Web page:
(If that’s too fancy for you, his shooting percentage is just 2.7 this season, far lower than his career average of 6.8.)

Long story short: Karlsson is still really, really good. In my opinion. he’s long been too easily dismissed as an all-around player.

Karlsson himself admits that it will be “different and weird” to play a game against the Senators in Ottawa.

One can see the awkwardness in how he’s addressed the media. Earlier this week, Karlsson basically ended a press conference as it began when someone brought up Ottawa. He played nice during this press conference – almost too nice – although he really shut things down (understandably) when a reporter asked about the Monica Caryk/Melina Karlsson/Mike Hoffman situation.

You can see him abruptly no-comment that at the end of this clip:

As awkward and uncomfortable as some moments will end up being for Karlsson, the Sharks, and the Senators, it’s tough to imagine anything being quite as bumbling as his critics grasping at straws to knock him down a peg.

Luckily, most aren’t falling into that sort of trap, including plenty of Senators fans and also some of Karlsson’s former teammates.

MORE: Your 2018-19 NHL on NBC TV schedule

James O’Brien is a writer for Pro Hockey Talk on NBC Sports. Drop him a line at phtblog@nbcsports.com or follow him on Twitter @cyclelikesedins.

The Buzzer: Amazing Mrazek; Red-hot Rielly

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Three Stars

1. Petr Mrazek, Carolina Hurricanes

The Hurricanes headed into 2019-20 as the Hurricanes analytics darlings, a team that hogged the puck with considerable greed for the vulcanized rubber. Before them, the Kings were in a similar boat as a team that would often horde the Corsi and Fenwick, even while not always dominating the standings in the same way.

Maybe Tuesday was fitting, then, for how these two teams are moving in different directions. When Jonathan Quick isn’t in the net facing an existential crisis and Jack Campbell is looking like a first-rounder about a decade late, the Kings are proving to be a tougher-than-expected out.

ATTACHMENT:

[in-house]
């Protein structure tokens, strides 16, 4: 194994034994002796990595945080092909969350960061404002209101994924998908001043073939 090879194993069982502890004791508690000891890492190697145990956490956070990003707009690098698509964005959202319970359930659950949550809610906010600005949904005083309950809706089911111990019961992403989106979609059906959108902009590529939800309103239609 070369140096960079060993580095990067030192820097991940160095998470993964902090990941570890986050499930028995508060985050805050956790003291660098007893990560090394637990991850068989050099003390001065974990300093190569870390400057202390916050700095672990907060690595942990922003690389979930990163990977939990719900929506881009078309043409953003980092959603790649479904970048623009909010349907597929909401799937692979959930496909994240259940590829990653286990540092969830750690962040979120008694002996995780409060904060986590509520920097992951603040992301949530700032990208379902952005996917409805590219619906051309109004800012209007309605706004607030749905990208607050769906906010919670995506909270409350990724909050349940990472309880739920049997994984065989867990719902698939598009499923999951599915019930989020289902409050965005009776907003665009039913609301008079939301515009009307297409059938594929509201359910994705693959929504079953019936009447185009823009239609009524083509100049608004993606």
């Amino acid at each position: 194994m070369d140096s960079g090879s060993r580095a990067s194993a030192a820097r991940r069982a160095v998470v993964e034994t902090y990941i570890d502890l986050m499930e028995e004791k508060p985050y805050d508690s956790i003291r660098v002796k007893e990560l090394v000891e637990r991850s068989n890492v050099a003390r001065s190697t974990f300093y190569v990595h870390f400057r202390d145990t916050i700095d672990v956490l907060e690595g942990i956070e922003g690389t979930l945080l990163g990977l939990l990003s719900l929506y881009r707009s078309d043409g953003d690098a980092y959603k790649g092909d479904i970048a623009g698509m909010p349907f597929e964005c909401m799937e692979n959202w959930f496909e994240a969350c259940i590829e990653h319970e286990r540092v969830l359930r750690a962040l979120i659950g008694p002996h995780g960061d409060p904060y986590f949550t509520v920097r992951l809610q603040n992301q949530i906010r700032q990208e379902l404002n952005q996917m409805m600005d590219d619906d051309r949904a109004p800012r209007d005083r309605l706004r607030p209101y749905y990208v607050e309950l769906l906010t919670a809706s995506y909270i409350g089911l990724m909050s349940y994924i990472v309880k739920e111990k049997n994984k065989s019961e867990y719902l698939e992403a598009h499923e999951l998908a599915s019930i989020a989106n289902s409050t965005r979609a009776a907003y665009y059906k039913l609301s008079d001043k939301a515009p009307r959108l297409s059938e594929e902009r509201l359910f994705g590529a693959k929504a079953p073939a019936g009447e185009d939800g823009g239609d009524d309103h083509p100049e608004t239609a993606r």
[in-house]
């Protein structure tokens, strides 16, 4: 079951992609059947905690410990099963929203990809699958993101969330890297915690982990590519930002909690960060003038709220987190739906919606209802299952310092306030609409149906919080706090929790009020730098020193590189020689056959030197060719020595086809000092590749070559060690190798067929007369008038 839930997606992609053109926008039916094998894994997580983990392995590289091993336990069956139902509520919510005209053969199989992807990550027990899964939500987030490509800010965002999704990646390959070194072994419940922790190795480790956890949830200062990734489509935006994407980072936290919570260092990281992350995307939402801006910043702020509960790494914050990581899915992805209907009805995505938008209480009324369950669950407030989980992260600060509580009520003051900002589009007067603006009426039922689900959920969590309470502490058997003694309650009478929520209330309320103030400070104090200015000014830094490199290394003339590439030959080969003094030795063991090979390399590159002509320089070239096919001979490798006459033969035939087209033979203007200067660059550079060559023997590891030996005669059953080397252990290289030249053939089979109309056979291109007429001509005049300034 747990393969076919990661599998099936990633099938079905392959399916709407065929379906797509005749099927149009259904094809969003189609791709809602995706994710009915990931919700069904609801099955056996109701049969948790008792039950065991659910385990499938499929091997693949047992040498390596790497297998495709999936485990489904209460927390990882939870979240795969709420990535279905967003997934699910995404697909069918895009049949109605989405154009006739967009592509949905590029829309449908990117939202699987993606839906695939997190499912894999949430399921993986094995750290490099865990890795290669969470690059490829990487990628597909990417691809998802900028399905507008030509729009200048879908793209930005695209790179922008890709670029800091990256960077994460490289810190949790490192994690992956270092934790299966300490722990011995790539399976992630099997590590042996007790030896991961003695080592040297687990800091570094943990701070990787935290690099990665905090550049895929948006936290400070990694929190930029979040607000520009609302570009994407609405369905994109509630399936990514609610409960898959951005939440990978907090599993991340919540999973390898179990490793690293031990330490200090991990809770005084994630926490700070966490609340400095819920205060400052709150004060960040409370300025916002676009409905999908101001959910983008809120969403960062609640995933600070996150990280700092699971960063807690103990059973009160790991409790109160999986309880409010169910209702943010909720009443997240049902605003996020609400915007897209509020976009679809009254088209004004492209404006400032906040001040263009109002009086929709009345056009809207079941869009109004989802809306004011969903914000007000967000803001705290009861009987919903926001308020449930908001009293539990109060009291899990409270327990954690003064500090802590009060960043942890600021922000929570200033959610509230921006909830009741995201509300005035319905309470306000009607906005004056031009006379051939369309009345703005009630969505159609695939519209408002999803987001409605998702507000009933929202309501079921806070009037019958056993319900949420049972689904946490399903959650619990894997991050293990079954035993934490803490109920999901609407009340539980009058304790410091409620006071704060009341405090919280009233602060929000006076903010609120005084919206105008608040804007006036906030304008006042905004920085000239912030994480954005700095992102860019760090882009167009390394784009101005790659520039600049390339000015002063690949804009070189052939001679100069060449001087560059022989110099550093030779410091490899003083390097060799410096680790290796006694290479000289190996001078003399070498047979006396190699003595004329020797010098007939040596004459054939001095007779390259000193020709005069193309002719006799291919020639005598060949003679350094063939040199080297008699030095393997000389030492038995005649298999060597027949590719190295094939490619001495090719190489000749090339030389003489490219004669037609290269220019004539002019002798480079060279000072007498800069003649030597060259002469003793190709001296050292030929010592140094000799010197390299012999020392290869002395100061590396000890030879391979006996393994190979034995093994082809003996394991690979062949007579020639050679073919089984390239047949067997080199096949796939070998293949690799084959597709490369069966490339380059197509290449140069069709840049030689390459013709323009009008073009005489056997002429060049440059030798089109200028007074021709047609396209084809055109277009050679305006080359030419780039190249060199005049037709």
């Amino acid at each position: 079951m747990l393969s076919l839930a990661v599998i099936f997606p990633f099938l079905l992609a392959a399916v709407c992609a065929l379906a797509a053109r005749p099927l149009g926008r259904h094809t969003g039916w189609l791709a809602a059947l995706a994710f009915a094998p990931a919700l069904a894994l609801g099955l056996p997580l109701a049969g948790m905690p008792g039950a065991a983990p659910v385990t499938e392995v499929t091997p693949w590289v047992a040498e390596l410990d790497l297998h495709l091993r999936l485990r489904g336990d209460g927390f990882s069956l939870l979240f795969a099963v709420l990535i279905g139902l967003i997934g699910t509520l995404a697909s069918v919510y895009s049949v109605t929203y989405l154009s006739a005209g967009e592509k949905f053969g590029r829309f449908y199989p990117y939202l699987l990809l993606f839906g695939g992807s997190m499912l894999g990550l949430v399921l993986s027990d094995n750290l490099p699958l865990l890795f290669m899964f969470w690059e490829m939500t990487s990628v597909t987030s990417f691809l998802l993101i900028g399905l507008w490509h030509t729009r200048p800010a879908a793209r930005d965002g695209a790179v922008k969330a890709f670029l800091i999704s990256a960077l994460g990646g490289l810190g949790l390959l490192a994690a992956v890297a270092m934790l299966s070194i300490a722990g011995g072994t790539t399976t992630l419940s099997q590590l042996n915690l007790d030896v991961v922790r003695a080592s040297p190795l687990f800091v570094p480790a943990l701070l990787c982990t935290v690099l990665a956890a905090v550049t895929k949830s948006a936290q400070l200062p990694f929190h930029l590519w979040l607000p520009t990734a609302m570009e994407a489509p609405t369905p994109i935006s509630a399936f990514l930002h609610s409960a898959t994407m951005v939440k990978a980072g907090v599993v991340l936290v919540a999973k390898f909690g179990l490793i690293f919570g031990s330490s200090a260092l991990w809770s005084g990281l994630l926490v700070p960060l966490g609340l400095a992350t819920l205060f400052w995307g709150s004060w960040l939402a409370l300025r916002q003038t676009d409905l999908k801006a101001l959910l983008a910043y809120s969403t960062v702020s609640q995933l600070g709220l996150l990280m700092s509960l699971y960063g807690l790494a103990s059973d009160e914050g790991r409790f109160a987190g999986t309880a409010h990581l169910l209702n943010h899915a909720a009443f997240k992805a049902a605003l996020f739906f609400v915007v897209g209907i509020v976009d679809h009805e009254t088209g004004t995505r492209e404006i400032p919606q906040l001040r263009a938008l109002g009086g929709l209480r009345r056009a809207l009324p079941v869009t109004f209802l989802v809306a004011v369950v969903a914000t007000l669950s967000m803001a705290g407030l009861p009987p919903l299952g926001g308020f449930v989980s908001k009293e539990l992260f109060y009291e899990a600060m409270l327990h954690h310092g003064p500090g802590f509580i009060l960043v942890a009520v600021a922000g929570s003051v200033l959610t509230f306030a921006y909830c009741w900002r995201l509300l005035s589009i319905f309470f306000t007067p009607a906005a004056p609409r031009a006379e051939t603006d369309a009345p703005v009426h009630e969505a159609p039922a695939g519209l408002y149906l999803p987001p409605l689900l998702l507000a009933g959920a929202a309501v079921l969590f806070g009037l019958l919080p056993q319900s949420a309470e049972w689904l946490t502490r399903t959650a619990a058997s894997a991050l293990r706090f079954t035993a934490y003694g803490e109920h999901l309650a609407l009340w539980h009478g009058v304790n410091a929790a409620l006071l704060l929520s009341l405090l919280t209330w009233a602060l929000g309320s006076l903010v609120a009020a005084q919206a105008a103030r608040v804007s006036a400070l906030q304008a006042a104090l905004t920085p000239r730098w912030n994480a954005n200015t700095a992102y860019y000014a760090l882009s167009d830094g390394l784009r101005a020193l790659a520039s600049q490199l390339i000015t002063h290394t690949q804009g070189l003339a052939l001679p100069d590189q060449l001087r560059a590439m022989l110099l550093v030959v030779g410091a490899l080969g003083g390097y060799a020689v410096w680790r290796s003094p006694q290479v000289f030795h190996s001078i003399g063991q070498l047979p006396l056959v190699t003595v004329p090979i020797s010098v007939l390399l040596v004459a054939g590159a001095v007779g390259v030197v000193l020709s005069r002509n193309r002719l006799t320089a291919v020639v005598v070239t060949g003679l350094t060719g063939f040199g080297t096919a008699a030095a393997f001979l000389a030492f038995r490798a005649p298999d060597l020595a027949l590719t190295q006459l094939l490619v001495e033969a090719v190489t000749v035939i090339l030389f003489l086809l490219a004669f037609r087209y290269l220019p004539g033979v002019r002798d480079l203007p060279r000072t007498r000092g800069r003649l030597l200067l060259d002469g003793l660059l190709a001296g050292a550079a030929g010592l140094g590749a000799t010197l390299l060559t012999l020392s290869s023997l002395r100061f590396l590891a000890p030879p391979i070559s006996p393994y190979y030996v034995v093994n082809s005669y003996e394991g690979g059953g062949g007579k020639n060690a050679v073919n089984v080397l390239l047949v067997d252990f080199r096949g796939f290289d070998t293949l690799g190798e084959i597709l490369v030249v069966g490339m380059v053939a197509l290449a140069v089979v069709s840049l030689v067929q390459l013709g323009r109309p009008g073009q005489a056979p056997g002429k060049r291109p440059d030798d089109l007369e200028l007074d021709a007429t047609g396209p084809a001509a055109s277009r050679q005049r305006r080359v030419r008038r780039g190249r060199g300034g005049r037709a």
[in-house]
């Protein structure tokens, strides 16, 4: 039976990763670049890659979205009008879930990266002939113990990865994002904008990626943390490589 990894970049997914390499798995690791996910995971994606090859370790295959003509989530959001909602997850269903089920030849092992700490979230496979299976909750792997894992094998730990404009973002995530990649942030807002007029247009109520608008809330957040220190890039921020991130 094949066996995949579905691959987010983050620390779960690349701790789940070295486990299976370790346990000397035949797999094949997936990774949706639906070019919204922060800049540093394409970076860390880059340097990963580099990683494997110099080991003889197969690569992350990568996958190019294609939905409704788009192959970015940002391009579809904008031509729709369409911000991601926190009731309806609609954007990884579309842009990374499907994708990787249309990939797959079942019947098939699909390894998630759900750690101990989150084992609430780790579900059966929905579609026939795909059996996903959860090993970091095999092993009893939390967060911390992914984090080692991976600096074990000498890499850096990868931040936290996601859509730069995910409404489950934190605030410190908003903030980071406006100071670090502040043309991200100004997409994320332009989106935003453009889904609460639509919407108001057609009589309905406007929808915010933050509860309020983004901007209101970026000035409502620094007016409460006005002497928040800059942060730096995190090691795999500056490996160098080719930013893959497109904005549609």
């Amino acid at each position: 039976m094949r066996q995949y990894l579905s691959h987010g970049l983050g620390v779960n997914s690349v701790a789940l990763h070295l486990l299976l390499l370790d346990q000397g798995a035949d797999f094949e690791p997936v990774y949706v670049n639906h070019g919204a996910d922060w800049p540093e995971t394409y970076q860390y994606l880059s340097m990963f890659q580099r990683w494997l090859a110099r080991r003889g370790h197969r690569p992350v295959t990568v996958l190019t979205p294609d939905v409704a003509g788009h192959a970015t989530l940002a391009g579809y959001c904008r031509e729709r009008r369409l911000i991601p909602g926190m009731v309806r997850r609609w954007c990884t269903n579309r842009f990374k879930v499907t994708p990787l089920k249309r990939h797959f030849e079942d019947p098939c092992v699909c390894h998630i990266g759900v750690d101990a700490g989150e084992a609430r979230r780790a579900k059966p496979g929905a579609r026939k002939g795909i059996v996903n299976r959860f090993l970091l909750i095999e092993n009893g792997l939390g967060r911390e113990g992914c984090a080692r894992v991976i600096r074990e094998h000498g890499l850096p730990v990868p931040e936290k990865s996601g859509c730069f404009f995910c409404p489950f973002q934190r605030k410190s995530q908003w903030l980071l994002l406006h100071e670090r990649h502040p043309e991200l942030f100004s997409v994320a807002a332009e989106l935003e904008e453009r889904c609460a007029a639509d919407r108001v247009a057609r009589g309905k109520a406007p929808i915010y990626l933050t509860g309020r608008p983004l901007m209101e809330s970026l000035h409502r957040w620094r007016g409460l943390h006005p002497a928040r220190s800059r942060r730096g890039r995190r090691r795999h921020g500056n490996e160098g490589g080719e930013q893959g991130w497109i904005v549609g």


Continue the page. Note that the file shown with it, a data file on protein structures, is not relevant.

That was the case against Carolina, as Los Angeles managed a 31-23 shots on goal advantage against a Hurricanes team that recently kept the dangerous Lightning without a SOG during a full period.

Despite that edge, the Kings couldn’t beat Mrazek, who pitched a 31-save shutout.

Mrazek’s off to a 4-0-0 start despite being mostly mediocre before Tuesday, and in a way, that’s scarier for the Hurricanes’ opponents. If they can win most nights just by denying possession to opponents, but occasionally get a gem from Mrazek, how scary can Carolina become?

2. Morgan Rielly, Toronto Maple Leafs

Yes, Morgan “Typo” Rielly plays for a fast-paced, talented team like the Maple Leafs. He certainly gets to baste his stats in secondary helpers, and generally get access to opportunities that a comparable defenseman might not on a more tortoise-speed-like team would not.

Still, it’s hard not to shake your head in awe at Rielly’s 72 points from last season. That’s the sort of year that could make forwards unaffordable for their current team.

While his production has been streaky – Rielly failed to score in his previous three games before Tuesday – the talented blueliner had himself a night, collecting an assist on all four of the Maple Leafs’ goals in a 4-2 win against the Wild. That boosts him to nine points – all assists – in seven games so far this season, giving Rielly more fuel for a Norris argument — or at least a really big raise once his $5M cap hit expires after 2021-22.

The only thing that keeps him from being Tuesday’s top star is that all four of his assists were (wait for it) secondary ones.